The Third Circuit recently issued an opinion upholding the federal cyber-stalking statute against a constitutional challenge in United States v. Ho Ka Yung. Yung was convicted of cyber-stalking after he instituted a campaign of harassment against a Georgetown Law alumnus interviewer and his family. Though he pled guilty, Yung preserved the right to appeal
Trafficking and Child Exploitation Online: The Growing Responsibilities of Online Platforms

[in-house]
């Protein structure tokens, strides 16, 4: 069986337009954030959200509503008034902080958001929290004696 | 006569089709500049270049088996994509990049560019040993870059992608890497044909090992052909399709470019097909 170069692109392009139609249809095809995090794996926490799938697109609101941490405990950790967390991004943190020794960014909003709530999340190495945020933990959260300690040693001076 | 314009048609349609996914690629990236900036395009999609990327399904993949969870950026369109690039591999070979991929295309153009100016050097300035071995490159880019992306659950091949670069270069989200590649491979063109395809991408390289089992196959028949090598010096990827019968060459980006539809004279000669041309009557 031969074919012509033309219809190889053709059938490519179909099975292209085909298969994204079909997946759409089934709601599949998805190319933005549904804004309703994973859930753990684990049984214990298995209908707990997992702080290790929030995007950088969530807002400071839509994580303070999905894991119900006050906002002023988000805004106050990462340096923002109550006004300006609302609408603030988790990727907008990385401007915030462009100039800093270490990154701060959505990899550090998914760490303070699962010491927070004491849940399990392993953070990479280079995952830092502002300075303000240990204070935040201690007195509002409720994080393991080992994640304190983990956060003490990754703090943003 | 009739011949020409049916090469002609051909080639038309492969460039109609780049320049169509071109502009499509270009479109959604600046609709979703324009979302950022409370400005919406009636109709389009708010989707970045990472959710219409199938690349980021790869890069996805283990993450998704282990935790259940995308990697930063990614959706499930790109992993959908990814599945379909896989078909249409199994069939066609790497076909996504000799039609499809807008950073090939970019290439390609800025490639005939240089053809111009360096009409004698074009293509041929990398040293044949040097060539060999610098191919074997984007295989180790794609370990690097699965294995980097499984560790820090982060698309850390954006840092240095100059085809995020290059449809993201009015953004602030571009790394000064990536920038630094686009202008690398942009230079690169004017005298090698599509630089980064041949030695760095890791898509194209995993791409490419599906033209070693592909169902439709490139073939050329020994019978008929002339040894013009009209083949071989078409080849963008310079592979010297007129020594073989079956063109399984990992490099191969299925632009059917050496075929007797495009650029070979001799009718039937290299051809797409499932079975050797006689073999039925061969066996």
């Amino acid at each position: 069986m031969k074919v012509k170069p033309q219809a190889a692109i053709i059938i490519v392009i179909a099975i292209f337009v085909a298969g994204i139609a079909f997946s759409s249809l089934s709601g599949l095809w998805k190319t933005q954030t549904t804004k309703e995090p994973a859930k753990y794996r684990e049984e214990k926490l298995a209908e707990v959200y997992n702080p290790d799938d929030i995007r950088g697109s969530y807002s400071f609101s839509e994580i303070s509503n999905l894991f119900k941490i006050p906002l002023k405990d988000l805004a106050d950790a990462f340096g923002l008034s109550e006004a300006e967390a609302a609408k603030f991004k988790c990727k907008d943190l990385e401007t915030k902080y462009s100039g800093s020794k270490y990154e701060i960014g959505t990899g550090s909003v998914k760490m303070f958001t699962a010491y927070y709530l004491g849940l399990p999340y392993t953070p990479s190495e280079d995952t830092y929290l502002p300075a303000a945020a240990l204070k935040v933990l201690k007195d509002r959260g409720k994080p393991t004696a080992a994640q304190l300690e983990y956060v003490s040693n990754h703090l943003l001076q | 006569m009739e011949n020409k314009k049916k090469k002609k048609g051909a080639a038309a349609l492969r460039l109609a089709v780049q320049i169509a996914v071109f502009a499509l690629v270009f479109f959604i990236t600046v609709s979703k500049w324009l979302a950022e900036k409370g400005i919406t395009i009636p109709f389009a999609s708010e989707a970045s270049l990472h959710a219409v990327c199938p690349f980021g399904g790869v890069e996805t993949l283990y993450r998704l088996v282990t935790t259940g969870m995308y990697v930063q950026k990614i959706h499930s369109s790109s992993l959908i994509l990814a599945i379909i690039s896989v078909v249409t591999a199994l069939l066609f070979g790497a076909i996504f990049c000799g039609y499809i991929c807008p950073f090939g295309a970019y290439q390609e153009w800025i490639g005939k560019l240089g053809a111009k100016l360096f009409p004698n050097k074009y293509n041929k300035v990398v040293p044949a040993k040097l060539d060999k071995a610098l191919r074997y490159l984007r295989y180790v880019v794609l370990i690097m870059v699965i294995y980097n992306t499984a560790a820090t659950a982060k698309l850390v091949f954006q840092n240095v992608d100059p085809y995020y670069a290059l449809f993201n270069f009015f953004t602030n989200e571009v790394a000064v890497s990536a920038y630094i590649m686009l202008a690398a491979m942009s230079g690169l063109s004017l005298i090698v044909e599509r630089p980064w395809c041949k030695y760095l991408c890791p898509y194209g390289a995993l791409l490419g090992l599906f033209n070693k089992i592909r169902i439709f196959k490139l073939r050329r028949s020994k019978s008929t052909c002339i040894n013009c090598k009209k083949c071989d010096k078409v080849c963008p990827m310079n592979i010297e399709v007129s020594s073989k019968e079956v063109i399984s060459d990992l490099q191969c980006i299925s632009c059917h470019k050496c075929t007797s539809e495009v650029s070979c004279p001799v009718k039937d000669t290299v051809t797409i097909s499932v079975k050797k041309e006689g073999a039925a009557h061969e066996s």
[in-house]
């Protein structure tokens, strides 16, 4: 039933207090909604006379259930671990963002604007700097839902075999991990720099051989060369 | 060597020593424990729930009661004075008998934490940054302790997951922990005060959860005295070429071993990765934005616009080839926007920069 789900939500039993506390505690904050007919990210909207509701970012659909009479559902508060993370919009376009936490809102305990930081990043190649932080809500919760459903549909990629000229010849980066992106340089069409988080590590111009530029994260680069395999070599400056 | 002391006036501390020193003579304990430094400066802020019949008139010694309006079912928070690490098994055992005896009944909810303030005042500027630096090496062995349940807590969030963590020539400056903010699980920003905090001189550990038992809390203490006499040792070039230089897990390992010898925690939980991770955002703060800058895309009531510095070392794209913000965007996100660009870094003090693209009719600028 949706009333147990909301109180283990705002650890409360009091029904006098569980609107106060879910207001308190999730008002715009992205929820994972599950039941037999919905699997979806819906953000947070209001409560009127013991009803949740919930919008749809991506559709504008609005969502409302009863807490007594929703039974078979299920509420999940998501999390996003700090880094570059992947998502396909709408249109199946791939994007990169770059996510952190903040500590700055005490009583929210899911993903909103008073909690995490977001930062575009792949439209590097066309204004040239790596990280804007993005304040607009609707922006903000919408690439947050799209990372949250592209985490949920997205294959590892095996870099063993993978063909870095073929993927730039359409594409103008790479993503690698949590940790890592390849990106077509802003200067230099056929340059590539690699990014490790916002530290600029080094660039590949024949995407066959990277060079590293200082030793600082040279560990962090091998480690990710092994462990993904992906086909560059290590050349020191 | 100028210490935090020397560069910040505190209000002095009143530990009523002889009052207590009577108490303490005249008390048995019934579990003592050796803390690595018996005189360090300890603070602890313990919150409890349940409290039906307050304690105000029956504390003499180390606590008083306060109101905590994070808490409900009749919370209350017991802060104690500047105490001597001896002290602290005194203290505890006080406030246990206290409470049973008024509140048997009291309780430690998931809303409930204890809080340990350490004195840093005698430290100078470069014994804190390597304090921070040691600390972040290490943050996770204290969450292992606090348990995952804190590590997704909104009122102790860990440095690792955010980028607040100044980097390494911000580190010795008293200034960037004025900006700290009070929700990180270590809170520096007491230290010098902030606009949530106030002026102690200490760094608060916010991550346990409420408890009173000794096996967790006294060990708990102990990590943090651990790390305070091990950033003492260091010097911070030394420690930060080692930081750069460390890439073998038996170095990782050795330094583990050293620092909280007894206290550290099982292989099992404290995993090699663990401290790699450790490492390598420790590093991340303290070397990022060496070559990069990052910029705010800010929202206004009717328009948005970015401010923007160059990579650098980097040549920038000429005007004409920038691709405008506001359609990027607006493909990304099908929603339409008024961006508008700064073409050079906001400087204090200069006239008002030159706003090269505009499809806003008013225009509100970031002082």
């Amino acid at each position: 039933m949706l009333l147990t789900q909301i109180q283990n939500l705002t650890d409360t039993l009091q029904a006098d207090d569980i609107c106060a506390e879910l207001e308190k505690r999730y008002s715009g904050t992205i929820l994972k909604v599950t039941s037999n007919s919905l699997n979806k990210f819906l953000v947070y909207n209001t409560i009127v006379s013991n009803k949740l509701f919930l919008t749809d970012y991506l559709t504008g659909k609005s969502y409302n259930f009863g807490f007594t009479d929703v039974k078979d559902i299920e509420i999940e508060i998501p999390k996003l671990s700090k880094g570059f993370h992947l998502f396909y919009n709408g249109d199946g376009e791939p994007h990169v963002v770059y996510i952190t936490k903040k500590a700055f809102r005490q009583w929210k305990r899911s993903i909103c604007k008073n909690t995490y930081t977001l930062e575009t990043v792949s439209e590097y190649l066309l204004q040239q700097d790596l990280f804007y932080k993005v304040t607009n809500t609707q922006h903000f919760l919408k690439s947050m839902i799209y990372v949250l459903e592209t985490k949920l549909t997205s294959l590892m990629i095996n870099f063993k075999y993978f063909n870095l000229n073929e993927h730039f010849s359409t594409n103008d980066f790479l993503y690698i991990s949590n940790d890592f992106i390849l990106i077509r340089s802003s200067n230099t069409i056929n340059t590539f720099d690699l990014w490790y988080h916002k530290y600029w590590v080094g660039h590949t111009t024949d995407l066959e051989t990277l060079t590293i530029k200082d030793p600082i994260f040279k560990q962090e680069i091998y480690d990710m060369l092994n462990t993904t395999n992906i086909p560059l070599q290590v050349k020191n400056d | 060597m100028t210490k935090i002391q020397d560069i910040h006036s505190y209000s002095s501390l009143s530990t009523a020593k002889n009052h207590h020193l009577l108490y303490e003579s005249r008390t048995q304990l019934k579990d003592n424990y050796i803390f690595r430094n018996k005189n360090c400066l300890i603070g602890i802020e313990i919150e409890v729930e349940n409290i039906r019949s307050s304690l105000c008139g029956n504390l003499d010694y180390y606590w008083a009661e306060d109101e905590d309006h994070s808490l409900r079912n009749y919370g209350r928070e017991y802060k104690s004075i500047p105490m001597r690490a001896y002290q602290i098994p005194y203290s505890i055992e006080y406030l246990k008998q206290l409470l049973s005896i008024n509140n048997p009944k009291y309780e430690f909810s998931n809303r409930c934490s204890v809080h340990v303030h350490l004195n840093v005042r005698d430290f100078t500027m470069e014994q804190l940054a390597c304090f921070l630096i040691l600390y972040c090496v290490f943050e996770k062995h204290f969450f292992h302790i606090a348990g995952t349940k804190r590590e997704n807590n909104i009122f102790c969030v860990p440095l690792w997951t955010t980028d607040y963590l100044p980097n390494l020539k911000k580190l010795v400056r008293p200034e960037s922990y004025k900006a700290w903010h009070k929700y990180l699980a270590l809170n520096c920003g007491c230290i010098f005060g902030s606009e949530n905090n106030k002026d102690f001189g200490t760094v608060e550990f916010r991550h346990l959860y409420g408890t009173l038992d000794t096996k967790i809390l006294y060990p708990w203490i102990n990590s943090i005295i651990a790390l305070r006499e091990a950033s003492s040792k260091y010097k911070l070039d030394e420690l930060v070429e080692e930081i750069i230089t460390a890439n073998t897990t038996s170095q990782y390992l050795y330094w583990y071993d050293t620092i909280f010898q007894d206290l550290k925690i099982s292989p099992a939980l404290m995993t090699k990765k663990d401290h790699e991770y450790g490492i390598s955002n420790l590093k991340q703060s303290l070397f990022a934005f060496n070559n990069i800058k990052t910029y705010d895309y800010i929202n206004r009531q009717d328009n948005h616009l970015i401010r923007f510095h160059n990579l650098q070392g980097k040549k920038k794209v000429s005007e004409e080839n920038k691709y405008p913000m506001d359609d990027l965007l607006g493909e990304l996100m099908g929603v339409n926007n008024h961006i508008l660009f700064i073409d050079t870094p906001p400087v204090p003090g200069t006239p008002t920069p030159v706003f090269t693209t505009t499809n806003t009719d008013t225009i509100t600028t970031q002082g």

Section 230 immunity, which long has protected entities that host online platforms from liability for their users’ actions, may be significantly cut back. Although the U.S. Supreme Court recently declined to hear Doe v. Facebook, which would have given it an opportunity to clarify and/or narrow existing interpretations of Section 230, there are calls from members of Congress to amend the law, in addition to agreement from executive agencies to do so. Section 230 may be amended further to create a duty of reasonable care, particularly with respect to online trafficking and child exploitation. Even in the absence of legislative change, lower courts have begun and may continue to chip away at what previously was considered Section 230’s broad immunity.
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